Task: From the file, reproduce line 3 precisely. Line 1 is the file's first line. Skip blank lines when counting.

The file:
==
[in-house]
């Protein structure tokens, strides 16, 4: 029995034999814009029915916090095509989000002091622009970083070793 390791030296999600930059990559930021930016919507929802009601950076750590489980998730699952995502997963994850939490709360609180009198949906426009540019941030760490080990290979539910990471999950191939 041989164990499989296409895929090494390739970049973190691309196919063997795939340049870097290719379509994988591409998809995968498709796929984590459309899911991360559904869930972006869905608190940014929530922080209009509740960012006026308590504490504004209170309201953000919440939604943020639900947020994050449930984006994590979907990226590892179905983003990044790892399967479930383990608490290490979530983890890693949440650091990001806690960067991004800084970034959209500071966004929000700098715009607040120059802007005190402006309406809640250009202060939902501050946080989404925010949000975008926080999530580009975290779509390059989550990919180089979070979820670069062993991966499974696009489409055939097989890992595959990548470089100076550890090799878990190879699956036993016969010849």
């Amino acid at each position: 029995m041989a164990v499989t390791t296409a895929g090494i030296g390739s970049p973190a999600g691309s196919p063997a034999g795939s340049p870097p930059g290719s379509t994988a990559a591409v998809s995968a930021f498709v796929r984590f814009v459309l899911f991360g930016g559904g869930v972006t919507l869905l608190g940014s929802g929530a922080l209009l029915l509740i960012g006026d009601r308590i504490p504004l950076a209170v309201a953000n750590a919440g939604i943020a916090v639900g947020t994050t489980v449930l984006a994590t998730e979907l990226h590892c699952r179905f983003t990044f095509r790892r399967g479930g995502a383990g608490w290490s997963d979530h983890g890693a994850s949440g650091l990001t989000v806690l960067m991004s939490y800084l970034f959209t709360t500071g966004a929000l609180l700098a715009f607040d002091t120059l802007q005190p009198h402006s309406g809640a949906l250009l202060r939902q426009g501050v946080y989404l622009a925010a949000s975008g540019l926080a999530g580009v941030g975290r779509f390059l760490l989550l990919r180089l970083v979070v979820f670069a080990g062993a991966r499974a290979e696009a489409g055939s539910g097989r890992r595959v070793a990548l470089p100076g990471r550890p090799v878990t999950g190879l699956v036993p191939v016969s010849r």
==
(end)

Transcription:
């Amino acid at each position: 029995m041989a164990v499989t390791t296409a895929g090494i030296g390739s970049p973190a999600g691309s196919p063997a034999g795939s340049p870097p930059g290719s379509t994988a990559a591409v998809s995968a930021f498709v796929r984590f814009v459309l899911f991360g930016g559904g869930v972006t919507l869905l608190g940014s929802g929530a922080l209009l029915l509740i960012g006026d009601r308590i504490p504004l950076a209170v309201a953000n750590a919440g939604i943020a916090v639900g947020t994050t489980v449930l984006a994590t998730e979907l990226h590892c699952r179905f983003t990044f095509r790892r399967g479930g995502a383990g608490w290490s997963d979530h983890g890693a994850s949440g650091l990001t989000v806690l960067m991004s939490y800084l970034f959209t709360t500071g966004a929000l609180l700098a715009f607040d002091t120059l802007q005190p009198h402006s309406g809640a949906l250009l202060r939902q426009g501050v946080y989404l622009a925010a949000s975008g540019l926080a999530g580009v941030g975290r779509f390059l760490l989550l990919r180089l970083v979070v979820f670069a080990g062993a991966r499974a290979e696009a489409g055939s539910g097989r890992r595959v070793a990548l470089p100076g990471r550890p090799v878990t999950g190879l699956v036993p191939v016969s010849r």